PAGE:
Underwater Photography Tips

Take Great Scuba Pics

There’s nothing more exciting about diving than bringing your experiences back to the surface via underwater photography. Whether you share your images with your family and friends, on the internet, or by way of prints for your home or office, underwater photography lets you share the thrill and adventure of every dive. While capturing photos underwater has been more expensive and difficult in the past, divers today have many affordable and easy to use solutions, thanks to digital photography. So what does it take to get good shots underwater? Let’s have a look…

  • Before attempting to take pictures underwater, scuba divers must perfect their buoyancy skills. Mastering the ability to float neutrally in the water is essential to achieving good results. Be sure you have the correct weight and the proper BCD in order to achieve control of your buoyancy with the camera system you have.
  • Know the animals and the environment you are going to photograph. It helps to participate in an AWARE Fish Identification or Underwater Naturalist Speciality course to learn how to find and understand the critters you are going to see.
  • The deeper you go while scuba diving, the less light available for underwater photography. Along with the scuba gear required for these dives, plan to bring an external flash for your camera equipment to add back the light lost with depth. A PADI Digital Underwater Photographer course can show you how to effectively choose and use an underwater flash.
  • As with any new scuba gear that you purchase, you should try out new scuba photography equipment in a pool prior to diving, whenever possible. You will also want to take new camera housings underwater without the camera to ensure they are functioning properly. You don’t want to find problems with the housing while your camera is in it!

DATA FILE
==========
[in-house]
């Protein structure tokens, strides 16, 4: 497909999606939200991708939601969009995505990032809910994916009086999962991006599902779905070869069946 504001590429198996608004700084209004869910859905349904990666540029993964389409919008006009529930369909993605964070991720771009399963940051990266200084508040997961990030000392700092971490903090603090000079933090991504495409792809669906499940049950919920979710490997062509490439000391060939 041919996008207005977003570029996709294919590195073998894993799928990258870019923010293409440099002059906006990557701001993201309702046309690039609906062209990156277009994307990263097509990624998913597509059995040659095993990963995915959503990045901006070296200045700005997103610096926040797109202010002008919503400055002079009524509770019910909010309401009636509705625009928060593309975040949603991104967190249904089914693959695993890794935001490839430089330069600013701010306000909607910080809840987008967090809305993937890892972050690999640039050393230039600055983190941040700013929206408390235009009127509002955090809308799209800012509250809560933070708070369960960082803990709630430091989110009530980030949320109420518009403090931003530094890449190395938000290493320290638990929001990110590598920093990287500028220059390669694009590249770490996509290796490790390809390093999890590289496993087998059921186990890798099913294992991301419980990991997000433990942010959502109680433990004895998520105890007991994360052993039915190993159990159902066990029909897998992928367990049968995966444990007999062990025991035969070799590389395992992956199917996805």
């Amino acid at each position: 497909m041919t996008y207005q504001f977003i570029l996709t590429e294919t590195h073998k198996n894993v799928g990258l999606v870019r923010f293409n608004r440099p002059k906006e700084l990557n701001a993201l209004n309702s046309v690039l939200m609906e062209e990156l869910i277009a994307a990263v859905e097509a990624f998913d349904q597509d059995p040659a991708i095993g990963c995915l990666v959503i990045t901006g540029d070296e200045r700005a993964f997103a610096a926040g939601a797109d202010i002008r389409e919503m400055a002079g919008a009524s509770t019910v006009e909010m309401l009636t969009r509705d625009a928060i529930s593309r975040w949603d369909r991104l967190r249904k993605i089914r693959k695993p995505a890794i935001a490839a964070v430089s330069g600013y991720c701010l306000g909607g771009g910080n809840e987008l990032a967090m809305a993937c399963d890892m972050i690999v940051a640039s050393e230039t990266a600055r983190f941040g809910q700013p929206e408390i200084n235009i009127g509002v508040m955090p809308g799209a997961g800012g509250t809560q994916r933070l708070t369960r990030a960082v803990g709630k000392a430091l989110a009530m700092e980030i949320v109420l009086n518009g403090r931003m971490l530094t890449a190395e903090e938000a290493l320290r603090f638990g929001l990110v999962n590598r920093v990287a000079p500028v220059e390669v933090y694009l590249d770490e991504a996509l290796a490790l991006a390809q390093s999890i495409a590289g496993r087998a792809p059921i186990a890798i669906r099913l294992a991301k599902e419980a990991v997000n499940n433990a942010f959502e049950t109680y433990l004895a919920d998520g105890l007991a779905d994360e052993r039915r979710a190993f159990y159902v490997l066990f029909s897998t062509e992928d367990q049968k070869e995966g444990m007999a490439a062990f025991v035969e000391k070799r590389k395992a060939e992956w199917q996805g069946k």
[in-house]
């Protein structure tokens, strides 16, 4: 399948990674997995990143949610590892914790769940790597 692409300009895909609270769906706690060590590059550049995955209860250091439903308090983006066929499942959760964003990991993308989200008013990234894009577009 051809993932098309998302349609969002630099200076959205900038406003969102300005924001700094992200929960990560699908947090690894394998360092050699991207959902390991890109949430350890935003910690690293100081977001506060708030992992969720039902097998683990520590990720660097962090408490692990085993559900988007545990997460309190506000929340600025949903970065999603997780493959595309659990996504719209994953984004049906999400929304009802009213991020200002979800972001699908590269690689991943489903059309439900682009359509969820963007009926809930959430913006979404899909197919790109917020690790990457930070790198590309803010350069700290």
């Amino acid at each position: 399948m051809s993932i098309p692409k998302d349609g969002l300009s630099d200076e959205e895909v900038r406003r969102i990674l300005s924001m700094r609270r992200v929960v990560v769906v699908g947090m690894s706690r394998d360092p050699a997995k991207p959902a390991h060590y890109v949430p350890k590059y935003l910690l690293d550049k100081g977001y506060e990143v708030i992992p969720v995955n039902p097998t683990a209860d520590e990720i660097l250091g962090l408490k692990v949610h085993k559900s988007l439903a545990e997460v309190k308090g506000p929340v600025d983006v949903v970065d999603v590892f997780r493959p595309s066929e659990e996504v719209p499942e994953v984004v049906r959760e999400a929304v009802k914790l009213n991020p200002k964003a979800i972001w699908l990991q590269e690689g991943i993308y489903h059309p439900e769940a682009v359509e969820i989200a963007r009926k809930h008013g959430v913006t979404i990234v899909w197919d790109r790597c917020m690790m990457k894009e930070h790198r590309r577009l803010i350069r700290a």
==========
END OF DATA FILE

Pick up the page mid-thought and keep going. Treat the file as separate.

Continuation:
• While out on the dive boat be sure to keep camera gear out of the sun and away from heavy dive gear like scuba tanks and weight belts.
  • When shooting pictures underwater, follow two important rules. Get close to your subject and shoot at upward angles. This will allow you to fill the frame and get separation of your subject from the background.
  • Focus on a particular type of underwater photography, such as close-up or scenic and perfect your skills before moving on to the next type of shot. Avoid the shotgun approach of trying to capture everything that you see.
  • When traveling with underwater photography gear, be sure to pack carefully to protect your gear. Be aware of current air travel restrictions and pack accordingly.
  • Be sure to visit your local Dive shop before your next photo dive to get essential photo items like lanyards to secure your camera, o-ring grease, memory cards and batteries.
  • Most of all, remember what you learned in your scuba diving class. You are a diver first and then a photographer. Your safety and that of divers around you depends on keeping this in mind at all times